Finally, a notable tool in Russia’s EW kit similar to the Krasukha-2 is Russia’s ability to spoof signals.[XVI] Spoofing is when an actor mimics, or “spoofs,” legitimate Global Navigation Satellite System (GNSS) signals in order to manipulate positioning, navigation, and timing (PNT) data.[XVII] In general, an actor conducts spoofing by relaying false positioning information to an adversary. Russia deliberately transmits the same signals on frequencies used by GNSS in an effort to prevent receivers from locking-on to the authentic GNSS signals. Once Russia’s own signal is locked-on instead of the real GNSS signal, it begins to feed the receiver false PNT information. This is critical to U.S. operations, since spoofing can affect naval navigation, as well as PGM routing.

Russian Uses for EW

Today, Russian EW has become a developed, mature technology that continues to advance. For Russia, EW is used to simultaneously assist the country’s forces in seeing its adversary while also blinding the enemy so they can no longer target Russian Armed Forces.[XVIII] Most importantly, when used to support military operations, Russian EW systems limit the degree to which US and allied airpower and PGMs can be brought to bear before they are jammed. Fitting perfectly into Russian military doctrine and its preference for blurring the lines between war and peace, EW allows Russia to engage in “non-contact operations” that jam, blind, disrupt, and demoralize an enemy without having to fire a single shot.[XIX] While the Kremlin has long been experimenting in the realm of EW, the U.S. has only just re-entered the game.

A Changing World for U.S. Expeditionary Warfare

“…The most aggressive EW environment on the planet…”[XX]

Today, EW has become integral to Russia’s approach to warfare in the modern era, where it has gained extensive experience in Ukraine and Syria. Roger McDermott, an expert on the Russian military, stated “One of the reasons the Russian armed forces…are booming with confidence at this point is because they’re gaining such operational experience.”[XXI]  In eastern Ukraine, Russia used unmanned aerial vehicles (UAVs; otherwise known as “drones”) and ground systems to jam Ukrainian satellite, cellular, and radio communications.[XXII] Furthermore, Russian EW units also worked intimately with drones and rocket artillery batteries in a highly coordinated fashion. While jamming Ukrainian communications, Russia’s own drones would triangulate the sources of electronic emissions to find targets. Once targets were located and confirmed, an overwhelming artillery barrage would be called in.[XXIII] In stark contrast, the U.S. has faced limited EW threats, mostly engaging in jamming efforts on enemy improvised explosive devices (IEDs) while in Afghanistan and Iraq.[XXIV] In fact, the U.S. only started engaging in offensive EW in the Middle East within the last few years, shutting down enemy radios so they cannot communicate or call in reinforcements.[XXV]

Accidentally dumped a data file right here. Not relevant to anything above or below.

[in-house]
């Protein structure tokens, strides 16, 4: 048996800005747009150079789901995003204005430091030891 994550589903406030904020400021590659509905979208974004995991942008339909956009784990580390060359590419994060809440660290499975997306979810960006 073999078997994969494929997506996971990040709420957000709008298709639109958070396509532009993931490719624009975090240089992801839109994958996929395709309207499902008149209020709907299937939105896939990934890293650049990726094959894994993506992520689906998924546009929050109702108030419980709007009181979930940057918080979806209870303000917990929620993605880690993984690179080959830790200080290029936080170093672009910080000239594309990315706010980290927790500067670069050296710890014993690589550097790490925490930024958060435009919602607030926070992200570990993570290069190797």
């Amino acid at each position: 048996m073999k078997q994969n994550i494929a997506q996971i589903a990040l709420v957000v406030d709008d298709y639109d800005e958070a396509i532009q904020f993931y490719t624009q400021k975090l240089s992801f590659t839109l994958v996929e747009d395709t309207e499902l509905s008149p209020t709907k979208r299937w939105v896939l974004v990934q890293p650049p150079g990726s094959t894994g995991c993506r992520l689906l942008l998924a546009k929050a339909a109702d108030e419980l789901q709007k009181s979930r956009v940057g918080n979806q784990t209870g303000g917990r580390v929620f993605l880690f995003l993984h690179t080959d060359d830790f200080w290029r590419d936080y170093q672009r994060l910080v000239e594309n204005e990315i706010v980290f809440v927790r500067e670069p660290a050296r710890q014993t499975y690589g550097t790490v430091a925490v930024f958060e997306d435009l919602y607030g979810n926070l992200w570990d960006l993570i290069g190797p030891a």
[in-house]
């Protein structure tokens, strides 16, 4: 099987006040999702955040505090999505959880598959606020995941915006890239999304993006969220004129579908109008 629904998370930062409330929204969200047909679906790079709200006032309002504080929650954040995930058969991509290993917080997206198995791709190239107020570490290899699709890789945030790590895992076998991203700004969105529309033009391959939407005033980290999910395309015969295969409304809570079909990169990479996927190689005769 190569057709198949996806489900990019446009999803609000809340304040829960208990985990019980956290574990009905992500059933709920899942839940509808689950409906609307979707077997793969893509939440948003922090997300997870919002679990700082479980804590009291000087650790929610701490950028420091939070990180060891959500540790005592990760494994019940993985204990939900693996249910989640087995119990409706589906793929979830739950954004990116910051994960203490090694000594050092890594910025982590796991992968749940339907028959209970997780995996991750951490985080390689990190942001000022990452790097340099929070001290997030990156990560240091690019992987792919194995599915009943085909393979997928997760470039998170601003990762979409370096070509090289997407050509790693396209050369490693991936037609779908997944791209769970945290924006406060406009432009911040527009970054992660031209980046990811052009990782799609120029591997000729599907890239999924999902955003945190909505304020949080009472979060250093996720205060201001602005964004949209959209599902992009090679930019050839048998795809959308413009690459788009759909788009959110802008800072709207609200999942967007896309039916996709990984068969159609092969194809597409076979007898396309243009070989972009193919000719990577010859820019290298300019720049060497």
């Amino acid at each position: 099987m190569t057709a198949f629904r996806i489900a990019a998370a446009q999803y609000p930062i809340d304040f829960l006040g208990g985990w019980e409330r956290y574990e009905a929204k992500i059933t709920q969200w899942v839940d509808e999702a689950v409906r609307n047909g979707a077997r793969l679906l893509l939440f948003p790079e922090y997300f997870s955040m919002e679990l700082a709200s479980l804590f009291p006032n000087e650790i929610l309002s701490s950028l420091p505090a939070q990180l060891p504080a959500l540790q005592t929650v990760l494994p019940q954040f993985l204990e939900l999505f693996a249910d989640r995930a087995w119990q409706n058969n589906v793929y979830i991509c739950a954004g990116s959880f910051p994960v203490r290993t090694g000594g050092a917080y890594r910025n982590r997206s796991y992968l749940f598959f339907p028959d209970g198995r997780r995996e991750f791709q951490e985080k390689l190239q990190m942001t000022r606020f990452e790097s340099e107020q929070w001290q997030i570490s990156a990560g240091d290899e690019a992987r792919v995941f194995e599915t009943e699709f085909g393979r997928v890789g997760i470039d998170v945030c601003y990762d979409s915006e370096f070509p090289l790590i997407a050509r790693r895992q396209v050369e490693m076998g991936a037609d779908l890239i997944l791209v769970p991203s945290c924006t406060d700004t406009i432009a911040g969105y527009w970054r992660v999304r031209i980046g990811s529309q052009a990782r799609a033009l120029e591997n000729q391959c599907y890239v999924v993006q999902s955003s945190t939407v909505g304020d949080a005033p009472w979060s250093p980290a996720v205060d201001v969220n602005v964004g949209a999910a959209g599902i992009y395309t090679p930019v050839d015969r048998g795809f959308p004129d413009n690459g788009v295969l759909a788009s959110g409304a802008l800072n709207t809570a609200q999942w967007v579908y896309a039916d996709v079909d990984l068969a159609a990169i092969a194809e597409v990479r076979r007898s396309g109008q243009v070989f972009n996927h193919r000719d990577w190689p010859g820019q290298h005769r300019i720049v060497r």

American troops first came into contact with high-end, Russian EW capabilities while in Syria, where they had to increasingly defend themselves against Russian jamming devices.[XXVI] The head of US Special Operations Command, General Raymond Thomas, called Syria “the most aggressive EW environment on the planet from our adversaries. They are testing us every day…”[XXVII] Russia has become so adept at employing EW that US forces must now reduce their electromagnetic footprint or risk enemies using this information to geolocate, jam, and then fire upon them. As told by Laurie Buckhour, a retired Army colonel, “All of a sudden your communications won’t work, or you can’t call for fire, or you can’t warn of incoming fires because your radars have been jammed and they can’t detect anything.”[XXVIII]

Looking to the Future

Considering the wide range of efforts undertaken by Russia to improve its own EW capabilities relative to its Western counterparts, the U.S. will need to work-perhaps for the first time-on regaining unchallenged dominance in a domain of operations. While Russia frequently asserts its supremacy in the field of EW, this time it might actually be true. Speaking on the topic of US electronic warfare missions, James Faist, the Pentagon’s Under Secretary for Defense Research and Engineering, stated “There are well defined areas that we’re behind our adversaries. We have to catch up…[EW] is an area that we’re behind our adversaries, we’re not moving fast…we’ve just lost so much capability.”[XXIX] The U.S. currently has too few EW assets, with many of them being old and outdated compared to Russia.[XXX] While the Navy is doing slightly better than the other services, possessing aircraft such as the EA-18G Growler electronic attack plane, the Army and Air Force have largely allowed their EW expertise atrophy. Indeed, the US Army has almost no EW capability, whereas Russia’s most powerful EW capabilities reside within its land forces.[XXXI]